There several different types of windows. This is just a primer on the types of windows out there:
1) Casement Window
The Good – Casement windows open outward for light, fresh air and side breezes. They’re tightly sealed for energy efficiency and great for hard-to-reach places, such as over sinks and appliances in the kitchen.
The Bad – If you’re moving into an older home, check on the stability of your casement hinges and hardware. Though casements are usually tough to break into, faulty or rusty hardware increases your risk factor. During windy weather, they are hard to open and close.
2) Awning Window
The Good – Awning windows are designed to provide light and breeze. They’re great for bedrooms and other areas that need to maintain privacy but still let some light in. Awnings can be opened slightly to allow ventilation.
The Bad – Screens for awning windows are set on the inside, which can mean that all the dirt and dust that normally falls into the sash makes its way onto your floors instead.
3) Double Hung Window
The Good – Double hung windows are chosen for their unique style, ease of access and superior ventilation capabilities. The top of the window can be opened while the bottom remains closed. Double hung windows can go practically anywhere in your home. They’re perfect for kitchens, offices and bedrooms.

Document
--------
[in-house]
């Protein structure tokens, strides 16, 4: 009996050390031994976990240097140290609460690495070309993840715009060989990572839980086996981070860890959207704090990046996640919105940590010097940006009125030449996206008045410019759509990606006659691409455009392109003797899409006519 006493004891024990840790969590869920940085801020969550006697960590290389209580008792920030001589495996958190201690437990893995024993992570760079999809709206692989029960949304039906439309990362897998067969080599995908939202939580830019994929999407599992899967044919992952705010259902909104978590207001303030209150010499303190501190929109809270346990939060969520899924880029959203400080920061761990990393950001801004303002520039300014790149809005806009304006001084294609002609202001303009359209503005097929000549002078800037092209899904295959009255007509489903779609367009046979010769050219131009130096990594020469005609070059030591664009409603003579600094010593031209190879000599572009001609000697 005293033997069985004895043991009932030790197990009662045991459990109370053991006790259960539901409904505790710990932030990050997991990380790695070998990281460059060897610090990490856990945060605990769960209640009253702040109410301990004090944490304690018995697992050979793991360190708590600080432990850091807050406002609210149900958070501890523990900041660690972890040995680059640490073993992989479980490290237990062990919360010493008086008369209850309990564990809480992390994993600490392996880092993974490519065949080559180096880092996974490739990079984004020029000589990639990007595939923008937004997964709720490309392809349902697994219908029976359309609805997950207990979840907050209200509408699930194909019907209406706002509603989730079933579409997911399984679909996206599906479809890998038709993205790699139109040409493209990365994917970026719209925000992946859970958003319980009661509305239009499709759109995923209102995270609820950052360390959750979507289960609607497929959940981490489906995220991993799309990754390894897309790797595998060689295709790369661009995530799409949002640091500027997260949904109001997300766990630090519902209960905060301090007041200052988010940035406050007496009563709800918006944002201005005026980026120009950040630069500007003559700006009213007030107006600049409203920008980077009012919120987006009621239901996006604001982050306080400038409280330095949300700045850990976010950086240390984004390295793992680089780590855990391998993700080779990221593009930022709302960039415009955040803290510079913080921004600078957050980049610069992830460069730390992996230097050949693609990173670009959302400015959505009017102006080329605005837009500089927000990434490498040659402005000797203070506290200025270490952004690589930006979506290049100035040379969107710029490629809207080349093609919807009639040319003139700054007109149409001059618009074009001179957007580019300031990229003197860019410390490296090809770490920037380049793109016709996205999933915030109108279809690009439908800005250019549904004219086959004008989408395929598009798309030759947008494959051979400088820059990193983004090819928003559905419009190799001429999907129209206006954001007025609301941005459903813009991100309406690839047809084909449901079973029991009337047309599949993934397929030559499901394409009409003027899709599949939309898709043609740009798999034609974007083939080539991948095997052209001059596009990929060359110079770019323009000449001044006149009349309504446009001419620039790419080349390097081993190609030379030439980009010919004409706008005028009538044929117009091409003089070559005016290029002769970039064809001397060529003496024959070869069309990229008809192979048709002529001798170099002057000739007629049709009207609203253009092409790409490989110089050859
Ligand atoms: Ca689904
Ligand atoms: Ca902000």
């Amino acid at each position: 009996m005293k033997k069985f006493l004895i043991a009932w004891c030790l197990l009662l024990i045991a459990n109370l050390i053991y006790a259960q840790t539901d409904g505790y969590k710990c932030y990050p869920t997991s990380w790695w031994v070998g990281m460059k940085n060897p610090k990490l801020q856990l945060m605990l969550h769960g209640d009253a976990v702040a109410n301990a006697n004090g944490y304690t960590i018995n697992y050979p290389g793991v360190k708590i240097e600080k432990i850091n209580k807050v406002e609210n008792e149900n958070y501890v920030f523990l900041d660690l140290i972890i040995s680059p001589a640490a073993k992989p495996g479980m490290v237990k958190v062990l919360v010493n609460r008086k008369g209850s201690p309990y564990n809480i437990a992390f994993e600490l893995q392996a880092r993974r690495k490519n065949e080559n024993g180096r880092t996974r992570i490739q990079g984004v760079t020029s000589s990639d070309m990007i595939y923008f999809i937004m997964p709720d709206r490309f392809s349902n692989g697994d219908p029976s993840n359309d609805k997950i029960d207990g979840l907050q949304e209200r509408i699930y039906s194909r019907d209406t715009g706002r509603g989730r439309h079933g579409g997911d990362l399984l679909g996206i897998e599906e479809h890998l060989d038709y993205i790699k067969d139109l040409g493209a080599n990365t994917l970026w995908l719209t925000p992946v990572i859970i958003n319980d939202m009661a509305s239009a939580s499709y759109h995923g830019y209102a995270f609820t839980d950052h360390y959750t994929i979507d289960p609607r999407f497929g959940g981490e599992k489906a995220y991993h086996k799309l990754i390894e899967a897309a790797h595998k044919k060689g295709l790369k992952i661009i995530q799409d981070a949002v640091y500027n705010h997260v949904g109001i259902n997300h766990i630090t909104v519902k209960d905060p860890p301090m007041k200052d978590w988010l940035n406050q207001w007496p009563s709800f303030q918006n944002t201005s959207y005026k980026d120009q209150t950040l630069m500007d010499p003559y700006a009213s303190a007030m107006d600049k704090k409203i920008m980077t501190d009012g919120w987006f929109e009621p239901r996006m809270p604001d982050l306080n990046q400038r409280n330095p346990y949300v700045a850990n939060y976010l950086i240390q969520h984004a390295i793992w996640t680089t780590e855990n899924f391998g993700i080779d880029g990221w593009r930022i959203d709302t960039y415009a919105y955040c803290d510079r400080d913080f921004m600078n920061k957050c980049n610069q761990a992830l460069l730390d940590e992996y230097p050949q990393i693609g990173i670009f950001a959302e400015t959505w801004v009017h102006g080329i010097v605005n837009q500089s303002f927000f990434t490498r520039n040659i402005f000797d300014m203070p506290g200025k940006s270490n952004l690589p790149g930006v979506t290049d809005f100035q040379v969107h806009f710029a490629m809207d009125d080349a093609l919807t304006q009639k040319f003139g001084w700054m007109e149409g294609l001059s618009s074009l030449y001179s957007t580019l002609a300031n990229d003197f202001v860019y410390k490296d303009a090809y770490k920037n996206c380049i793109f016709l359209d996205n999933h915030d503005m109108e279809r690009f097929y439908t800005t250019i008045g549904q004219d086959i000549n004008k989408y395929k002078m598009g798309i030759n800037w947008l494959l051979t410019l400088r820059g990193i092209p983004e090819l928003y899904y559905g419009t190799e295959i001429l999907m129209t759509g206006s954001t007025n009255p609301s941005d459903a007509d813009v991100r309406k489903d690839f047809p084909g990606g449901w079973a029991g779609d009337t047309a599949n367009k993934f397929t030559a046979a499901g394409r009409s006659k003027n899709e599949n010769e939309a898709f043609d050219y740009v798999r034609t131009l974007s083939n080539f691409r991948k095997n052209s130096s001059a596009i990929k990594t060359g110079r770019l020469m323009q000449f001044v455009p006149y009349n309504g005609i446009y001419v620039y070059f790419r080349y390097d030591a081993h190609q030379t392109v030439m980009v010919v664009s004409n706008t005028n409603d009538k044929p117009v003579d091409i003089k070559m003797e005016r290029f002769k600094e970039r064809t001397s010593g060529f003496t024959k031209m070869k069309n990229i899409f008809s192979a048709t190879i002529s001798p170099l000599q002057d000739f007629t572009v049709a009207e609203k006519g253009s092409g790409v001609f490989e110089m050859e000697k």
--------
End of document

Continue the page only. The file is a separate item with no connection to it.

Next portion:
The Bad - Double hung windows tend to leak more air than other windows. And keep in mind that only half of this window opens up, whereas different types can open completely. Tend to a problem in older homes.
4) Single Hung Window
The Good – Single hung windows are chosen for their unique style, ease of access and superior ventilation capabilities. Single hung windows can go practically anywhere in your home. They’re perfect for kitchens, offices and bedrooms.
The Bad - Single hung windows leak less air than double hung windows. And keep in mind that only half of this window opens up, whereas different types can open completely.
5) Picture Window
The Good – Picture windows create unobstructed views of the outdoors. They’re best in areas where ventilation isn’t a big concern. Think about installing them high on the walls of dark rooms and hallways for infinitely better lighting. In combination with patio doors or open-and-close windows, picture windows bring the perfect balance of light and ventilation.
The Bad – These windows are for looks only. And the large expanse of glass can make them more vulnerable to breakage. You cannot open these windows.
6) Bay or Bow Window
The Good – Bay windows create an open, peaceful feel indoors. Their multiple views allow light to stream in from different angles. Plus, the sides of the window can be opened for air circulation. Bay windows dress up any home with uniqueness and style. Replacing a flat window with a bay can completely change the amount of light that room receives. They’re primarily used for kitchens, but can also add character to family rooms and master bedrooms.
The Bad – Only the sides of bay windows open and typically don’t come with screens, so incoming pests could be a problem. Also, these windows tend to be very expensive.